Mind Reading

Head III, 2007

Head III (2007) is a profile, a sculpture and a drawing at once. It’s a work by William Kentridge (1955-), a South African artist who is interested in transformations between materials, and differences in perspectives. Kentridge works across many mediums, ranging from drawing, printmaking and animation to theatre set and costume design. He was born in Johannesberg during the legalised racial segregation of the apartheid regime, and has continued to live and work there since the regime ended in 1994.

As one of many who bore witness to the brutality of the apartheid regime and its subsequent dismantling, Kentridge is sceptical of singular or authoritarian historical narratives. Much of his work grapples with the idea of different ways of knowing and understanding the world, and with recognising the existence of different, often competing viewpoints. For Kentridge, understanding history ‘is to understand the different ways of understanding the world, and also the sources of one’s own ignorance.’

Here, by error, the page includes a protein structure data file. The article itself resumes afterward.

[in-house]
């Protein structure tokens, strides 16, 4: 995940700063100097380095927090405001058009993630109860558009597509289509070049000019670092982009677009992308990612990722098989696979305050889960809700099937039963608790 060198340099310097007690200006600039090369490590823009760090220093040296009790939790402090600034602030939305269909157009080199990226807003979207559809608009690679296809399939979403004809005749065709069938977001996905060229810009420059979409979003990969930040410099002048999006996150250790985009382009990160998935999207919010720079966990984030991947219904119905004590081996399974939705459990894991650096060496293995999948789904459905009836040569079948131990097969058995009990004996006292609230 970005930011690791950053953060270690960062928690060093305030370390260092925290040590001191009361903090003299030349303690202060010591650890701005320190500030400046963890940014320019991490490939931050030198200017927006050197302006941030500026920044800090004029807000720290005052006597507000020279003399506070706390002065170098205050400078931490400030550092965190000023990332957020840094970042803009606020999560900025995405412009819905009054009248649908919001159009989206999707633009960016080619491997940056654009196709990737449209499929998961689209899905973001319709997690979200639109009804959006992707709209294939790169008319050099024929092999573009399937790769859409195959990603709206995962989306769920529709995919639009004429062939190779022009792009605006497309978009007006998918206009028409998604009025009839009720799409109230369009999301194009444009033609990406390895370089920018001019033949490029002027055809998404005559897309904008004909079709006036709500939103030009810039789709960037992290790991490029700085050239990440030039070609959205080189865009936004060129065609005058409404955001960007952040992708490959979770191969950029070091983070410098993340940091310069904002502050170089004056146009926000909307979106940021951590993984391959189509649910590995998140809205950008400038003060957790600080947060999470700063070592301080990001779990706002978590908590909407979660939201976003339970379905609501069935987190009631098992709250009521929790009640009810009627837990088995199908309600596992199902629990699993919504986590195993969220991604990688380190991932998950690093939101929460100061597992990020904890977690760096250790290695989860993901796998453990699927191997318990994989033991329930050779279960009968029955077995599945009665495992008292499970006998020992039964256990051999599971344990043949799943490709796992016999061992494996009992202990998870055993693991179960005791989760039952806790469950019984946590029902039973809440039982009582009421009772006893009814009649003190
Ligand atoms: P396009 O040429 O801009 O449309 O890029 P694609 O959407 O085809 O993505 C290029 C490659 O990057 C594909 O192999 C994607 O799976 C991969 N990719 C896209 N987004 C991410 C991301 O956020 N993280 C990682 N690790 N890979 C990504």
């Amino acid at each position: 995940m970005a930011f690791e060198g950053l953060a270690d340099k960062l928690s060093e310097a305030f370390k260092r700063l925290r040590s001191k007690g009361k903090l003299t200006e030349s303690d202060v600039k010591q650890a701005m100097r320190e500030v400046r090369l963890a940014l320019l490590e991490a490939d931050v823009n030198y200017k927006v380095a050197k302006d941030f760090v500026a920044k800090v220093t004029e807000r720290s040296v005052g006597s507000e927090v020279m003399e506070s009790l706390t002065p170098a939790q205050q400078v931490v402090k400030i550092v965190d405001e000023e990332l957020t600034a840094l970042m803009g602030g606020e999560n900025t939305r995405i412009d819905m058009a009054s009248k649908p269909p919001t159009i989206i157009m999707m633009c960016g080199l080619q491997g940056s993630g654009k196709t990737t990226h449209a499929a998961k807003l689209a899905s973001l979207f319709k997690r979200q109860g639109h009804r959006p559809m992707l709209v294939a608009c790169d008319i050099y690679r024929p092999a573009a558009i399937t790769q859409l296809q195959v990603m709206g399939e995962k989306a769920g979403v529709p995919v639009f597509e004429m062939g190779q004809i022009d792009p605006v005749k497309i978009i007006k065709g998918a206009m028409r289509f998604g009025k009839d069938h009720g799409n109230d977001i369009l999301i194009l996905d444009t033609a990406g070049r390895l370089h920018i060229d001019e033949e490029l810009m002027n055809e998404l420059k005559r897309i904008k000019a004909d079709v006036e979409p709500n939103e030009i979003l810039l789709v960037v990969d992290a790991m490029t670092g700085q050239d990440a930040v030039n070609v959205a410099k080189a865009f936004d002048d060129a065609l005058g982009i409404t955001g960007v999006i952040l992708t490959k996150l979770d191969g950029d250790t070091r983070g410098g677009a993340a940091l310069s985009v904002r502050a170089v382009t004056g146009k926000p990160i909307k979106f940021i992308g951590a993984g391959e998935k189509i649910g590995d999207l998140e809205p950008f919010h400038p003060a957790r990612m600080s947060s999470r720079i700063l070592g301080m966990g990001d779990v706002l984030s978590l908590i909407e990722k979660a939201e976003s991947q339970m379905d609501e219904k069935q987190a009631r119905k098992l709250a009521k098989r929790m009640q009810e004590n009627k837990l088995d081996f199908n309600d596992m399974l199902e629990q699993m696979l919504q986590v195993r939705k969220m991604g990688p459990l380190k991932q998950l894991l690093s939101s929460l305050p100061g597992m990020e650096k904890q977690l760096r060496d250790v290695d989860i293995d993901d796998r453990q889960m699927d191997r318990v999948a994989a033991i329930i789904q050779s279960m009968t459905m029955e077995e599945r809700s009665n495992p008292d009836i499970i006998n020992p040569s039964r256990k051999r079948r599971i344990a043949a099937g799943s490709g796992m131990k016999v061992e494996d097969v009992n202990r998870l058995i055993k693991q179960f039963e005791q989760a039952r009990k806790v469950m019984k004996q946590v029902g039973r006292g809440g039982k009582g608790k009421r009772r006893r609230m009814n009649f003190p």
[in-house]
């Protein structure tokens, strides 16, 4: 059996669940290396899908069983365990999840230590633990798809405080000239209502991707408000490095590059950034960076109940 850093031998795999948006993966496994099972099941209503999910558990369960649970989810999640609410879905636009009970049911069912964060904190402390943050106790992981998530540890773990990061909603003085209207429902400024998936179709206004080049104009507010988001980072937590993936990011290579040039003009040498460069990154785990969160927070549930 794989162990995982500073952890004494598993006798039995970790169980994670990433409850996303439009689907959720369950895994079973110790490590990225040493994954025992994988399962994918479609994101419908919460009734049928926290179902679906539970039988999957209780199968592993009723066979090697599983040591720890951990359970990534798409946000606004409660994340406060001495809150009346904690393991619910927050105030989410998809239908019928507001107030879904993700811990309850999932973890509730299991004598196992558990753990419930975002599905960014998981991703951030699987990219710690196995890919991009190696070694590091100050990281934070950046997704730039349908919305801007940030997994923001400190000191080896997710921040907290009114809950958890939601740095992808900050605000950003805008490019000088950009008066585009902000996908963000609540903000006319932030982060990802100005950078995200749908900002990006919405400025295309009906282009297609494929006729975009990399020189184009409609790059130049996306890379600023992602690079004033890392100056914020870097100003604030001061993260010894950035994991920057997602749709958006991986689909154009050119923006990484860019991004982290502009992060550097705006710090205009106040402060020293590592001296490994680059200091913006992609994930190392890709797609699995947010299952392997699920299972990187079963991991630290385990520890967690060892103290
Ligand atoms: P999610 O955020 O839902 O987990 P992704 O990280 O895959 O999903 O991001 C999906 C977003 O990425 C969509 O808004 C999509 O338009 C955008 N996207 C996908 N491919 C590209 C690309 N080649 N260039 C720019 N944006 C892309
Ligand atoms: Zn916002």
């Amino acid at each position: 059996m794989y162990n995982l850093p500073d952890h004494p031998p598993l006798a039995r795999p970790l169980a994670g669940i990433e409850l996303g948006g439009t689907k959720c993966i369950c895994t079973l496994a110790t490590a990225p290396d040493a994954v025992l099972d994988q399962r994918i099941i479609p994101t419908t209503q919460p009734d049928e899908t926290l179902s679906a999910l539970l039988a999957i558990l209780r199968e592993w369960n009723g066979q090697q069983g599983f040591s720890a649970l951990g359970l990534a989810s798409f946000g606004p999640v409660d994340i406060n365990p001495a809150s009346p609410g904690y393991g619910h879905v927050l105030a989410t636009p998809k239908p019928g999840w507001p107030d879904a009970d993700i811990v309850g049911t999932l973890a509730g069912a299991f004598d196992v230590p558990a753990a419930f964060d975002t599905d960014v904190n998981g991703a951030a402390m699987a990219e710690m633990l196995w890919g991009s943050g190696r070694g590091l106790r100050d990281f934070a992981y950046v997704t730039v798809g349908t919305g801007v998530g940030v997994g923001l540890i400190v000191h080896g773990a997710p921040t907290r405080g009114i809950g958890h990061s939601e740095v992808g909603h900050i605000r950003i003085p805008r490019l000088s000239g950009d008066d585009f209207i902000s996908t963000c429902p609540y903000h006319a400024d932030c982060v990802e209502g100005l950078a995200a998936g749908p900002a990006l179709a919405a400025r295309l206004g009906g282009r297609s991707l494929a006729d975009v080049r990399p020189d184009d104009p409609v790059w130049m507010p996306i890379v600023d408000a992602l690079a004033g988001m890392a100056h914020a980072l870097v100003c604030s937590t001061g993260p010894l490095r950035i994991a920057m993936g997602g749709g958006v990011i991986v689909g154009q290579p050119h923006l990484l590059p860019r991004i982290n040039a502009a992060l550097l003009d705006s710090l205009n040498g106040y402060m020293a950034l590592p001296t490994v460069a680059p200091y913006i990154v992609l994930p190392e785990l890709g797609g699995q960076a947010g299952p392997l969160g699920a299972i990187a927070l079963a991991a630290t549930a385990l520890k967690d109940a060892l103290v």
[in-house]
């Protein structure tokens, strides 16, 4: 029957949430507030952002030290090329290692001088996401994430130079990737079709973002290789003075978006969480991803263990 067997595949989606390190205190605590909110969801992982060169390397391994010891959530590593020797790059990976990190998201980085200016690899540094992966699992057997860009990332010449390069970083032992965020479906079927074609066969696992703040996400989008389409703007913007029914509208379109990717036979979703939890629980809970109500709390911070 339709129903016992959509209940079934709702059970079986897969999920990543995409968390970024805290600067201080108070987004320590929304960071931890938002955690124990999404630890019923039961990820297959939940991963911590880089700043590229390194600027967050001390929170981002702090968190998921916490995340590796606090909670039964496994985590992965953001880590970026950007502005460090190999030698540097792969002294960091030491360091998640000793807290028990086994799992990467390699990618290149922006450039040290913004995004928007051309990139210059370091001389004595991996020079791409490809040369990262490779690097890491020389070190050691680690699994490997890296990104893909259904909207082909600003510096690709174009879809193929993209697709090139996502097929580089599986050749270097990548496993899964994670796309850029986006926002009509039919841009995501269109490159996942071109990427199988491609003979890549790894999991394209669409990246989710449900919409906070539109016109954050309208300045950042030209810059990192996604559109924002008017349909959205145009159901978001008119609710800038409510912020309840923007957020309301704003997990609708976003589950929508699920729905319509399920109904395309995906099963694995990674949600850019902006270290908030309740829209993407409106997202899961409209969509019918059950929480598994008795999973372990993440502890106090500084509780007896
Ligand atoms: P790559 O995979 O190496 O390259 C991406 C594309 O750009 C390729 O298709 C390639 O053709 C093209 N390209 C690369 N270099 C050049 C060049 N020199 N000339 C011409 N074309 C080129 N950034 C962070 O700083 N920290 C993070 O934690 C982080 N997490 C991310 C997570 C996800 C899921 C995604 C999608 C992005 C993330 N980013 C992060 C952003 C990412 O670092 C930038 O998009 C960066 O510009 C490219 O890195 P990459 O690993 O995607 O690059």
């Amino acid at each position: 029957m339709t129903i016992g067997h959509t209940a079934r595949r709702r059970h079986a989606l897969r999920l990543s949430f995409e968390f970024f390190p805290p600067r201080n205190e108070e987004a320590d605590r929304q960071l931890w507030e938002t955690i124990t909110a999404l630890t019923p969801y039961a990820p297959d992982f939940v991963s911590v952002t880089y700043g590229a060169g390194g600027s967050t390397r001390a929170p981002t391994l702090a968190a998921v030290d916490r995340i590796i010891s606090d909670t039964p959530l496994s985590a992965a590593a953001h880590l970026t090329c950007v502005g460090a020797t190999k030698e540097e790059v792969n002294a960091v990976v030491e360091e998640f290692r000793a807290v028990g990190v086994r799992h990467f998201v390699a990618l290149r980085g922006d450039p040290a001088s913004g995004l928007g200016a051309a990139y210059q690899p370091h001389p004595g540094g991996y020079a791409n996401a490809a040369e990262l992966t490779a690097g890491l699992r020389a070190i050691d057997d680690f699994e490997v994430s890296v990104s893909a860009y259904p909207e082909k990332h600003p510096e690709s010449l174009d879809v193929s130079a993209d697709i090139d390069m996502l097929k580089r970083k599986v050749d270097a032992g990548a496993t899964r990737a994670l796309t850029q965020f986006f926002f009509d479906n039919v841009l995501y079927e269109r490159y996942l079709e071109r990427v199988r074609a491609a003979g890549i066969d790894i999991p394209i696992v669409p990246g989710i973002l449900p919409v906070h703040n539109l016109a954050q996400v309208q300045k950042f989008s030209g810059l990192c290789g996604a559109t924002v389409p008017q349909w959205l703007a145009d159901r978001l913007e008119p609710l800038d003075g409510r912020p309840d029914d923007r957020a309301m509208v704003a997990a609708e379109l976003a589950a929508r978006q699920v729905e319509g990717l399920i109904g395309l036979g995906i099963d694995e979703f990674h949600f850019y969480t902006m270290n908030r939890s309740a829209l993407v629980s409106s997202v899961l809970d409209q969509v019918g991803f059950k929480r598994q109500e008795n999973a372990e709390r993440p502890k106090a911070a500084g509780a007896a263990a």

Head III is one way of conceptualising this understanding. Using collaged fragments of text scanned from old books in Russian and English, Kentridge creates a three-dimensional lithograph across two axes. The outline of the head can make sense from one angle or the other, but its contents – the collaged text – remains forever undecipherable. In this sense, it’s a reminder that there are at least two sides to any story, and that we may never come to a complete understanding of either.